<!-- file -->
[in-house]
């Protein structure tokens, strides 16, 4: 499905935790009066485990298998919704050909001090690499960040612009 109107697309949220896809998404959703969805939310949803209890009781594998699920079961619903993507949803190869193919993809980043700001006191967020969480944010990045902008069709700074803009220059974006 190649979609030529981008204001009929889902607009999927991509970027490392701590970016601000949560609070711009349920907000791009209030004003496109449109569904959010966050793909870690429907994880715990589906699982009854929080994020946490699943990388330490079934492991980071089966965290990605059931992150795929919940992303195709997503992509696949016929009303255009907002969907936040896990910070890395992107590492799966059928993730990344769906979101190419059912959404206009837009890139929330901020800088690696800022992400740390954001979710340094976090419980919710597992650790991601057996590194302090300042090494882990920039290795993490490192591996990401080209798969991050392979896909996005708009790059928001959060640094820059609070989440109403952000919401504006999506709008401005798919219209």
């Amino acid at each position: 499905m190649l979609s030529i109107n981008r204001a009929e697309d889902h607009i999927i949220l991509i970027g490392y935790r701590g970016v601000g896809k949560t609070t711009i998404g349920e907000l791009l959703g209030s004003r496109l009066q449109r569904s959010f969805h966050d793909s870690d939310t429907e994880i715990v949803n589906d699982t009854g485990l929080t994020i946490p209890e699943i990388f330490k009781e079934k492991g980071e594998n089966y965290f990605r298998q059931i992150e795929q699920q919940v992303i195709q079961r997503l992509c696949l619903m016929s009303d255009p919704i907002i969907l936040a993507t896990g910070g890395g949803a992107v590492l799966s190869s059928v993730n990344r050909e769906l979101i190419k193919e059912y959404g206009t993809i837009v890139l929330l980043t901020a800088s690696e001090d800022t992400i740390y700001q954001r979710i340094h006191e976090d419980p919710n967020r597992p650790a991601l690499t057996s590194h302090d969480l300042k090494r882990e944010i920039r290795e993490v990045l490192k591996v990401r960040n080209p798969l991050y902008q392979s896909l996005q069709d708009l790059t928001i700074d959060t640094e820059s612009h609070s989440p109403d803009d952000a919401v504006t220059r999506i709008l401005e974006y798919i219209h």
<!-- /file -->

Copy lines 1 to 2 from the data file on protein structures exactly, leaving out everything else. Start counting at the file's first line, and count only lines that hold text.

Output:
[in-house]
């Protein structure tokens, strides 16, 4: 499905935790009066485990298998919704050909001090690499960040612009 109107697309949220896809998404959703969805939310949803209890009781594998699920079961619903993507949803190869193919993809980043700001006191967020969480944010990045902008069709700074803009220059974006 190649979609030529981008204001009929889902607009999927991509970027490392701590970016601000949560609070711009349920907000791009209030004003496109449109569904959010966050793909870690429907994880715990589906699982009854929080994020946490699943990388330490079934492991980071089966965290990605059931992150795929919940992303195709997503992509696949016929009303255009907002969907936040896990910070890395992107590492799966059928993730990344769906979101190419059912959404206009837009890139929330901020800088690696800022992400740390954001979710340094976090419980919710597992650790991601057996590194302090300042090494882990920039290795993490490192591996990401080209798969991050392979896909996005708009790059928001959060640094820059609070989440109403952000919401504006999506709008401005798919219209």